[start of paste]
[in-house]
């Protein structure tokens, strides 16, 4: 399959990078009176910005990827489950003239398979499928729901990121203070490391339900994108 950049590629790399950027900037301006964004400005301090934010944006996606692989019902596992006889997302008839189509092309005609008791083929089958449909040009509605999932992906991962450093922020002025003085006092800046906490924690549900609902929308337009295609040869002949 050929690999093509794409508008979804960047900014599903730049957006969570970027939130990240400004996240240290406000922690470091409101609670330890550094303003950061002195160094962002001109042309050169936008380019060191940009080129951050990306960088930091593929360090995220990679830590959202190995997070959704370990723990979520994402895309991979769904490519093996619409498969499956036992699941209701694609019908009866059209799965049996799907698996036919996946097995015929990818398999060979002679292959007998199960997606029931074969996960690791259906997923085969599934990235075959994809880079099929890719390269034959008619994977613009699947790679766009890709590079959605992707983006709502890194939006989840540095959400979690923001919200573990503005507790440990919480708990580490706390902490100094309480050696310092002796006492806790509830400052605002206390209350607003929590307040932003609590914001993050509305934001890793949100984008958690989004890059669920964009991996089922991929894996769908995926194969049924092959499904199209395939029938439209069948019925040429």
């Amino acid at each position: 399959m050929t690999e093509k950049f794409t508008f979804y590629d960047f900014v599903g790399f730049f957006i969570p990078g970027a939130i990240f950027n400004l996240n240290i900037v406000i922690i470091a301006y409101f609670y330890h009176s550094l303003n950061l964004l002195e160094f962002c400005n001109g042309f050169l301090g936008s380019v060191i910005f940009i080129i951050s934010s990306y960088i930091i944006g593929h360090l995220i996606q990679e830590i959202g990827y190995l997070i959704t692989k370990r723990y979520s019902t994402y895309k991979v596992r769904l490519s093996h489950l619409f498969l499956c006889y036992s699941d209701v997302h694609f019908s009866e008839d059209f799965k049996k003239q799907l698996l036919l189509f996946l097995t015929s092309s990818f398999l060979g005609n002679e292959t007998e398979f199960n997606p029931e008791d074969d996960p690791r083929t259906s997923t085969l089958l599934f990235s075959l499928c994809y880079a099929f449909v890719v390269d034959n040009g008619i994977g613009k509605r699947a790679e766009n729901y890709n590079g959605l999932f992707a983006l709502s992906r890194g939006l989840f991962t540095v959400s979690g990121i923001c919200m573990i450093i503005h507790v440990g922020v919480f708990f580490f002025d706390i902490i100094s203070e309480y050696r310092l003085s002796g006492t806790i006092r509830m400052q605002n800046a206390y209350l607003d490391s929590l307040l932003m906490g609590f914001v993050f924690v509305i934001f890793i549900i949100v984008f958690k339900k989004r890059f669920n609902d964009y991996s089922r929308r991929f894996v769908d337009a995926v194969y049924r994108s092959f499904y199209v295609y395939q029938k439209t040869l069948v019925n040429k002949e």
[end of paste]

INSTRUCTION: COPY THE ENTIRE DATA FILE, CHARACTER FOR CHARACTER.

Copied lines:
[in-house]
């Protein structure tokens, strides 16, 4: 399959990078009176910005990827489950003239398979499928729901990121203070490391339900994108 950049590629790399950027900037301006964004400005301090934010944006996606692989019902596992006889997302008839189509092309005609008791083929089958449909040009509605999932992906991962450093922020002025003085006092800046906490924690549900609902929308337009295609040869002949 050929690999093509794409508008979804960047900014599903730049957006969570970027939130990240400004996240240290406000922690470091409101609670330890550094303003950061002195160094962002001109042309050169936008380019060191940009080129951050990306960088930091593929360090995220990679830590959202190995997070959704370990723990979520994402895309991979769904490519093996619409498969499956036992699941209701694609019908009866059209799965049996799907698996036919996946097995015929990818398999060979002679292959007998199960997606029931074969996960690791259906997923085969599934990235075959994809880079099929890719390269034959008619994977613009699947790679766009890709590079959605992707983006709502890194939006989840540095959400979690923001919200573990503005507790440990919480708990580490706390902490100094309480050696310092002796006492806790509830400052605002206390209350607003929590307040932003609590914001993050509305934001890793949100984008958690989004890059669920964009991996089922991929894996769908995926194969049924092959499904199209395939029938439209069948019925040429």
């Amino acid at each position: 399959m050929t690999e093509k950049f794409t508008f979804y590629d960047f900014v599903g790399f730049f957006i969570p990078g970027a939130i990240f950027n400004l996240n240290i900037v406000i922690i470091a301006y409101f609670y330890h009176s550094l303003n950061l964004l002195e160094f962002c400005n001109g042309f050169l301090g936008s380019v060191i910005f940009i080129i951050s934010s990306y960088i930091i944006g593929h360090l995220i996606q990679e830590i959202g990827y190995l997070i959704t692989k370990r723990y979520s019902t994402y895309k991979v596992r769904l490519s093996h489950l619409f498969l499956c006889y036992s699941d209701v997302h694609f019908s009866e008839d059209f799965k049996k003239q799907l698996l036919l189509f996946l097995t015929s092309s990818f398999l060979g005609n002679e292959t007998e398979f199960n997606p029931e008791d074969d996960p690791r083929t259906s997923t085969l089958l599934f990235s075959l499928c994809y880079a099929f449909v890719v390269d034959n040009g008619i994977g613009k509605r699947a790679e766009n729901y890709n590079g959605l999932f992707a983006l709502s992906r890194g939006l989840f991962t540095v959400s979690g990121i923001c919200m573990i450093i503005h507790v440990g922020v919480f708990f580490f002025d706390i902490i100094s203070e309480y050696r310092l003085s002796g006492t806790i006092r509830m400052q605002n800046a206390y209350l607003d490391s929590l307040l932003m906490g609590f914001v993050f924690v509305i934001f890793i549900i949100v984008f958690k339900k989004r890059f669920n609902d964009y991996s089922r929308r991929f894996v769908d337009a995926v194969y049924r994108s092959f499904y199209v295609y395939q029938k439209t040869l069948v019925n040429k002949e």